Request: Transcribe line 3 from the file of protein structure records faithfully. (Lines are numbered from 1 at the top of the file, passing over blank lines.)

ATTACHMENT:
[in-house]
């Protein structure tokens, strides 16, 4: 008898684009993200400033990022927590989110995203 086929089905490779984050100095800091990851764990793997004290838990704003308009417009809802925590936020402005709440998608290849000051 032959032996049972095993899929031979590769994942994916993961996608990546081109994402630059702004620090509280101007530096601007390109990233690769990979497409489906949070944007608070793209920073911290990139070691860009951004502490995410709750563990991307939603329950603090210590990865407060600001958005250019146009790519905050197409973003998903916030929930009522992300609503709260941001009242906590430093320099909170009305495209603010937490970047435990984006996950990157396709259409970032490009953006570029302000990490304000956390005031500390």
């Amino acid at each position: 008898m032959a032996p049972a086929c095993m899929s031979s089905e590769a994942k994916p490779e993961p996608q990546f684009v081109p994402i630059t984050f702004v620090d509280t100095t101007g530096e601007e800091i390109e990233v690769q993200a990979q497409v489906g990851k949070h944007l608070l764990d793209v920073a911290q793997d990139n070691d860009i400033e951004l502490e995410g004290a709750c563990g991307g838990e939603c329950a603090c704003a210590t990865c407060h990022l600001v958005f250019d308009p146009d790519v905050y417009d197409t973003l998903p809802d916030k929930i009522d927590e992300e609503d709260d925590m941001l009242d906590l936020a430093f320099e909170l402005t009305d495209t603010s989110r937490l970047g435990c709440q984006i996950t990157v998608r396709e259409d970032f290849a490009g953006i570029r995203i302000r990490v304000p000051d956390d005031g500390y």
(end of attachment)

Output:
């Amino acid at each position: 008898m032959a032996p049972a086929c095993m899929s031979s089905e590769a994942k994916p490779e993961p996608q990546f684009v081109p994402i630059t984050f702004v620090d509280t100095t101007g530096e601007e800091i390109e990233v690769q993200a990979q497409v489906g990851k949070h944007l608070l764990d793209v920073a911290q793997d990139n070691d860009i400033e951004l502490e995410g004290a709750c563990g991307g838990e939603c329950a603090c704003a210590t990865c407060h990022l600001v958005f250019d308009p146009d790519v905050y417009d197409t973003l998903p809802d916030k929930i009522d927590e992300e609503d709260d925590m941001l009242d906590l936020a430093f320099e909170l402005t009305d495209t603010s989110r937490l970047g435990c709440q984006i996950t990157v998608r396709e259409d970032f290849a490009g953006i570029r995203i302000r990490v304000p000051d956390d005031g500390y």